Study of Arabic language has grown 127%
The Modern Language Association of America (MLA), the world’s leading organization dedicated to language and literature study, released a comprehensive new survey showing significant increases in foreign language study at U.S. colleges and universities since 2002.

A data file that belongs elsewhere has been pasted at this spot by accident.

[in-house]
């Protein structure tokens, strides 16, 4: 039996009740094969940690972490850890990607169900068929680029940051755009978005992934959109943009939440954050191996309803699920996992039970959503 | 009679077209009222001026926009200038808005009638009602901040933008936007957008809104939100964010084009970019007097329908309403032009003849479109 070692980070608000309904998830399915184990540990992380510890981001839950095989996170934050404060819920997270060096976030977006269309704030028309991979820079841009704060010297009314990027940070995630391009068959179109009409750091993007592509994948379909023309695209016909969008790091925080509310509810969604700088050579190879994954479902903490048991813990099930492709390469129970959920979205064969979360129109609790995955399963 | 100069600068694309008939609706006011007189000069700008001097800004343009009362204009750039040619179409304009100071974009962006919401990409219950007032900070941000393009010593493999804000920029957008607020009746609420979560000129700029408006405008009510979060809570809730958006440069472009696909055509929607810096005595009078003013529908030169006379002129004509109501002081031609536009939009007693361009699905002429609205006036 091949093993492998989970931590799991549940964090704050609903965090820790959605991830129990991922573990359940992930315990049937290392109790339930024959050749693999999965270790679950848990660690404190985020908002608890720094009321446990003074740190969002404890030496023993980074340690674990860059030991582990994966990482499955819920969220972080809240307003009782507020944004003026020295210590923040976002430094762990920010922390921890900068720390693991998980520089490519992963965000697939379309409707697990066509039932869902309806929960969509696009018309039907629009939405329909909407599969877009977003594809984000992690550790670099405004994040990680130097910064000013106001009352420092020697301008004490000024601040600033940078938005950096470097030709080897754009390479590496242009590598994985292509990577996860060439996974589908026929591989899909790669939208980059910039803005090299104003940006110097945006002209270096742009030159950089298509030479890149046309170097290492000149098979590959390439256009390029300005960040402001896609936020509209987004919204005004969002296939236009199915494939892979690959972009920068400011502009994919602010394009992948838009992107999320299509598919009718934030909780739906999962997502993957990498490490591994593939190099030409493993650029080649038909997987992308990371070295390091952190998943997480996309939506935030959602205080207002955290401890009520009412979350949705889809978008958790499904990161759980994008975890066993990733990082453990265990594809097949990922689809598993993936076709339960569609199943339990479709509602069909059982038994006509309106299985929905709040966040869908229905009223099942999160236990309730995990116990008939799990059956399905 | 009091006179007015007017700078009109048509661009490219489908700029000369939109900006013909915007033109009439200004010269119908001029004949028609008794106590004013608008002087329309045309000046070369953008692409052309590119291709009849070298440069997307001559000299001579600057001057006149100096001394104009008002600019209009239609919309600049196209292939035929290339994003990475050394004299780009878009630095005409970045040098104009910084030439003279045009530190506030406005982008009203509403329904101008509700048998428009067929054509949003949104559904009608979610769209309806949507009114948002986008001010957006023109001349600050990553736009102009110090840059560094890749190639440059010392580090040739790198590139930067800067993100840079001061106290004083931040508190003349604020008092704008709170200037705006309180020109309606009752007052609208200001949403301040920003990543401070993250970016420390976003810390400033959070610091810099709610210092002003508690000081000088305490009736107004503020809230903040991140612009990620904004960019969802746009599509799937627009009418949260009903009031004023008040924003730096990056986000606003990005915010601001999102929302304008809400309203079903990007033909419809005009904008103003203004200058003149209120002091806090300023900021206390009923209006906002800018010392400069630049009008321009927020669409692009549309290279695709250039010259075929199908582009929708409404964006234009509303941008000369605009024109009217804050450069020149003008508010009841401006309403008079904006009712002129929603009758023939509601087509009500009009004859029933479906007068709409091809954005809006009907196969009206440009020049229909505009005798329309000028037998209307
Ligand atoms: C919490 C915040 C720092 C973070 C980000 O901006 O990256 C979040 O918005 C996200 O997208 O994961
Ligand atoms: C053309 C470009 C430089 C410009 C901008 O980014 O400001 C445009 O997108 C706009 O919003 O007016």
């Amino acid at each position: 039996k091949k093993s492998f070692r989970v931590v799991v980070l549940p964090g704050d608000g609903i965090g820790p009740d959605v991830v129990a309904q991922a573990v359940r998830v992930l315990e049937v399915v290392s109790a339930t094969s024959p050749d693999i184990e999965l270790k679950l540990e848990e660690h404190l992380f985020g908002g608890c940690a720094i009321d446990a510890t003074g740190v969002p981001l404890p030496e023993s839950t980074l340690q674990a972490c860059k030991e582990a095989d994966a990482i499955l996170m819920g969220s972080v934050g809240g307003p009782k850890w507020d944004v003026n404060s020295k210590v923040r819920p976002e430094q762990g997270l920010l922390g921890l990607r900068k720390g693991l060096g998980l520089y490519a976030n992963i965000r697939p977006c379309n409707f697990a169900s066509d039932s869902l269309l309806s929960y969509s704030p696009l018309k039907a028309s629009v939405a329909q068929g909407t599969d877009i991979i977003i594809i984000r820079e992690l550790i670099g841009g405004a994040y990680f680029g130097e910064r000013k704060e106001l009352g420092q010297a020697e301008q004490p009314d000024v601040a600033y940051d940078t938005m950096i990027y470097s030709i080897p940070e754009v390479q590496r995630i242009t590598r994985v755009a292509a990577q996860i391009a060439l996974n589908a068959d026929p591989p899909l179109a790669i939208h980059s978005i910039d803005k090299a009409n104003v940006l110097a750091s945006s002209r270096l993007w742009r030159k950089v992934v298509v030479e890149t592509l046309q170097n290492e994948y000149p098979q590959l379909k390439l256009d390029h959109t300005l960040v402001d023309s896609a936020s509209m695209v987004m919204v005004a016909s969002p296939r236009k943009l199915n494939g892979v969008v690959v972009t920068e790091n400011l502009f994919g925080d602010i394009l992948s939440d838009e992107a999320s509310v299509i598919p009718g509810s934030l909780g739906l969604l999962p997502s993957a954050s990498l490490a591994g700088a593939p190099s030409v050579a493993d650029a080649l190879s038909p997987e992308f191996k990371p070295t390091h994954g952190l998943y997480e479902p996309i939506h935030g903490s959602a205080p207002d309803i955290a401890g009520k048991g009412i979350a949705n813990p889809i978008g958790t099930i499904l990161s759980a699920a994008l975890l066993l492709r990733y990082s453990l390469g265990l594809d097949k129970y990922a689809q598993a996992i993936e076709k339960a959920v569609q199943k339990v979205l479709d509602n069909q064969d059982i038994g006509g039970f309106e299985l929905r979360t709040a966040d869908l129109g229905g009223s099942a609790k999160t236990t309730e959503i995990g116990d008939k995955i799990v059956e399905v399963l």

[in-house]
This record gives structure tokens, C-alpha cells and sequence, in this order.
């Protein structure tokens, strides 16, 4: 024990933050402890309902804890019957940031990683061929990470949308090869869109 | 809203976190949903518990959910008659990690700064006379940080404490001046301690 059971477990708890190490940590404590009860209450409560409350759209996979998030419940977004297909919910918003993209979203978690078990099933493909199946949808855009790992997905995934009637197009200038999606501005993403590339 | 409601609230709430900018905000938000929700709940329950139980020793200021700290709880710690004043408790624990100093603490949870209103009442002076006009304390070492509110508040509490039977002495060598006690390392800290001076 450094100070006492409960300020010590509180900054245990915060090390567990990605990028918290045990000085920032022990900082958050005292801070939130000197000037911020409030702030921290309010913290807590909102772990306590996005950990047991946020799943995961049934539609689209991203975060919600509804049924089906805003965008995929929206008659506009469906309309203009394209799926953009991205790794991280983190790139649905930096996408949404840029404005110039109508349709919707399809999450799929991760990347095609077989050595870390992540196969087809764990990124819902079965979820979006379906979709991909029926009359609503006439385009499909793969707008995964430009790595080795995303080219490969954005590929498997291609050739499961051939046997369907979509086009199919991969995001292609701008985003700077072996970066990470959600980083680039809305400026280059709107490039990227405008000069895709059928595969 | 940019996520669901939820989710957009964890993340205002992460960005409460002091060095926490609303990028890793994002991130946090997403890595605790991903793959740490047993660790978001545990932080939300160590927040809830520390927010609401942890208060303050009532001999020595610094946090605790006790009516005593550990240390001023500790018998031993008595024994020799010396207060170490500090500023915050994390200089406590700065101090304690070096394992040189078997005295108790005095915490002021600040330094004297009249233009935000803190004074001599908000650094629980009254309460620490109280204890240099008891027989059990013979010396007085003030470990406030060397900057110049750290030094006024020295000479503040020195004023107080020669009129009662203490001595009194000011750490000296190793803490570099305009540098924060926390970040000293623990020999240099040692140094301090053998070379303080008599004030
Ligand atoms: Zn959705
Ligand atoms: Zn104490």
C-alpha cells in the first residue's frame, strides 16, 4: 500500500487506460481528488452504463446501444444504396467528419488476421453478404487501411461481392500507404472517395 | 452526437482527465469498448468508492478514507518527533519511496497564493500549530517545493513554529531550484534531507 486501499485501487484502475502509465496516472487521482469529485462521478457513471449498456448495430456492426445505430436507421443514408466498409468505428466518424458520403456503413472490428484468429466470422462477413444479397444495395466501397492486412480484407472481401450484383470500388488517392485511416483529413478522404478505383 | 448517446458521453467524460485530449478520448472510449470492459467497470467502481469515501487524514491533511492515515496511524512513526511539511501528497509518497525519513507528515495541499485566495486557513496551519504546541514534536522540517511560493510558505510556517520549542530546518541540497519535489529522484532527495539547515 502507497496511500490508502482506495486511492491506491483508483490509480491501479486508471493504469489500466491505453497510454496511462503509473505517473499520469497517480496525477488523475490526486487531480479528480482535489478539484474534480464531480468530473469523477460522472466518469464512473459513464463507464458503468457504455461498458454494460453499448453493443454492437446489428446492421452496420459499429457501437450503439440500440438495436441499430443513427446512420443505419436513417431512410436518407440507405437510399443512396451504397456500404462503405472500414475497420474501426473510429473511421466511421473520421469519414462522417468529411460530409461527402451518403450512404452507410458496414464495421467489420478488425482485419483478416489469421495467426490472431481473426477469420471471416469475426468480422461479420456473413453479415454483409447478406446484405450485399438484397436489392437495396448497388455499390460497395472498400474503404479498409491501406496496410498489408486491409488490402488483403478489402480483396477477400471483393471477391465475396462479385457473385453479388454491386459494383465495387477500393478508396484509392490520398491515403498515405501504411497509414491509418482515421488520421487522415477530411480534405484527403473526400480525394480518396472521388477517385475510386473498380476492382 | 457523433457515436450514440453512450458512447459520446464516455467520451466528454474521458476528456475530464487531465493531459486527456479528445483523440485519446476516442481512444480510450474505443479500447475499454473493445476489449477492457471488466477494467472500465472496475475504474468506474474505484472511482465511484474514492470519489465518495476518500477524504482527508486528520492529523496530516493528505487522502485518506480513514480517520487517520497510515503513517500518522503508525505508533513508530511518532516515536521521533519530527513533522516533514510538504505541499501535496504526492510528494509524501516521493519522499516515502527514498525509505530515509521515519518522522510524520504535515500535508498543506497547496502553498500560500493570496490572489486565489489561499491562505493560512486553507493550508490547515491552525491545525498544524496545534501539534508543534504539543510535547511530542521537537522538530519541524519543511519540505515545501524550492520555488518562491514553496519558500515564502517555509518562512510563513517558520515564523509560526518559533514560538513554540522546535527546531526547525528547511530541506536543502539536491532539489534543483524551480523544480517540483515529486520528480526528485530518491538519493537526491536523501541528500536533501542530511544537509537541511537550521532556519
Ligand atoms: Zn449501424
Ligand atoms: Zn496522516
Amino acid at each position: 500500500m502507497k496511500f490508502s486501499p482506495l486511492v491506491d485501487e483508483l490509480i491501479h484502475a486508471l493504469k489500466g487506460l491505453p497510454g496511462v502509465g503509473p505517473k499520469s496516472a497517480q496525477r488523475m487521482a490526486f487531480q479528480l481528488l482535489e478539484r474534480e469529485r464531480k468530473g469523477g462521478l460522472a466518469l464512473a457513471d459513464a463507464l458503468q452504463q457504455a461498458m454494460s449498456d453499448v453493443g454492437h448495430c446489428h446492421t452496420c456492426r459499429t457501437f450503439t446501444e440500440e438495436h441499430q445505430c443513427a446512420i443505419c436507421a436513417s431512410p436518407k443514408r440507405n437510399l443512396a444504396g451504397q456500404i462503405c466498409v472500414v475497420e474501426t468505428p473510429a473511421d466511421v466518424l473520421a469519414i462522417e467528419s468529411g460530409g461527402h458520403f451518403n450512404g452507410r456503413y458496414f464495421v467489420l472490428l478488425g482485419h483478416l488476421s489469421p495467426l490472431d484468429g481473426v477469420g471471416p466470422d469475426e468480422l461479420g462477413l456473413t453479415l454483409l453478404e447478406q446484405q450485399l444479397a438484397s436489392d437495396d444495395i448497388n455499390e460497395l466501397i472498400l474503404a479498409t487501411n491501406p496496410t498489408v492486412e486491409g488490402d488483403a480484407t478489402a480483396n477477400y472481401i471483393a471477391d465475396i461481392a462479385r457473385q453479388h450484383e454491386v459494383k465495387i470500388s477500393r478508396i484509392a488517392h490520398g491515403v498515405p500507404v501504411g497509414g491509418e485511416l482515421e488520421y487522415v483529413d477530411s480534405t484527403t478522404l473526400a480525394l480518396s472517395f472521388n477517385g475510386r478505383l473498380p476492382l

The report, “Enrollments in Languages Other Than English in United States Institutions of Higher Education,” Fall 2006, provides detailed information on student interest in dozens of languages. The MLA has collected language study data since 1958. The survey of 2,795 colleges and universities, funded by the U.S. Department of Education, provides an exceptional barometer of U.S. student interest in foreign language and cultures. The study showed that foreign language enrollments in the U.S. are at their highest levels since 1960; that the study of Arabic grew 127% since 2002, placing it on the top ten list for the first time; and the number of schools offering Arabic study has nearly doubled since 2002. The study showed that interest in Asian languages has also grown significantly, with Chinese up by over 50%. Spanish holds the “most-studied” slot; French and German are growing more slowly than American Sign Language, Portuguese, Japanese, and Modern Hebrew. Interest in less commonly taught languages has grown by more than 30% since 2002.